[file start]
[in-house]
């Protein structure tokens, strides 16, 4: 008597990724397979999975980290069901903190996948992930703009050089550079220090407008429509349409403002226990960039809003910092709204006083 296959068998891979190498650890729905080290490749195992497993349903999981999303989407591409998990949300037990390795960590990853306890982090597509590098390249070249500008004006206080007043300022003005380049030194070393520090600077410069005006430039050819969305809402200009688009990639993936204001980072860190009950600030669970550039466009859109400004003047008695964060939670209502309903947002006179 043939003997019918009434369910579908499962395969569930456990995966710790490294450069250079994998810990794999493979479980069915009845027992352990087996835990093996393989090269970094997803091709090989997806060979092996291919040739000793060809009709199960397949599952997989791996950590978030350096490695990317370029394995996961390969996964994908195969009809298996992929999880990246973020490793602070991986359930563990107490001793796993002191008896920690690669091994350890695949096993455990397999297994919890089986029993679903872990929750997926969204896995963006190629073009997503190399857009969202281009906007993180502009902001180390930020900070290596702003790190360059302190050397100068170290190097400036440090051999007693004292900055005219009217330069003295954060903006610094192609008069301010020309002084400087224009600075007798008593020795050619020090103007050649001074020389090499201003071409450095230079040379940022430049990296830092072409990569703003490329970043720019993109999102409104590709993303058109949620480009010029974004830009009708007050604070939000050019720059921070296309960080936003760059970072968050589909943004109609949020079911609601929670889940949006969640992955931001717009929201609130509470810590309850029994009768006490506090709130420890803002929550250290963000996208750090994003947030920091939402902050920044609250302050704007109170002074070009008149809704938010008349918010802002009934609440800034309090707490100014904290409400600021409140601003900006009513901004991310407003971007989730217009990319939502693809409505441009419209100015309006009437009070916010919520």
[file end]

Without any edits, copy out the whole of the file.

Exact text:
[in-house]
């Protein structure tokens, strides 16, 4: 008597990724397979999975980290069901903190996948992930703009050089550079220090407008429509349409403002226990960039809003910092709204006083 296959068998891979190498650890729905080290490749195992497993349903999981999303989407591409998990949300037990390795960590990853306890982090597509590098390249070249500008004006206080007043300022003005380049030194070393520090600077410069005006430039050819969305809402200009688009990639993936204001980072860190009950600030669970550039466009859109400004003047008695964060939670209502309903947002006179 043939003997019918009434369910579908499962395969569930456990995966710790490294450069250079994998810990794999493979479980069915009845027992352990087996835990093996393989090269970094997803091709090989997806060979092996291919040739000793060809009709199960397949599952997989791996950590978030350096490695990317370029394995996961390969996964994908195969009809298996992929999880990246973020490793602070991986359930563990107490001793796993002191008896920690690669091994350890695949096993455990397999297994919890089986029993679903872990929750997926969204896995963006190629073009997503190399857009969202281009906007993180502009902001180390930020900070290596702003790190360059302190050397100068170290190097400036440090051999007693004292900055005219009217330069003295954060903006610094192609008069301010020309002084400087224009600075007798008593020795050619020090103007050649001074020389090499201003071409450095230079040379940022430049990296830092072409990569703003490329970043720019993109999102409104590709993303058109949620480009010029974004830009009708007050604070939000050019720059921070296309960080936003760059970072968050589909943004109609949020079911609601929670889940949006969640992955931001717009929201609130509470810590309850029994009768006490506090709130420890803002929550250290963000996208750090994003947030920091939402902050920044609250302050704007109170002074070009008149809704938010008349918010802002009934609440800034309090707490100014904290409400600021409140601003900006009513901004991310407003971007989730217009990319939502693809409505441009419209100015309006009437009070916010919520």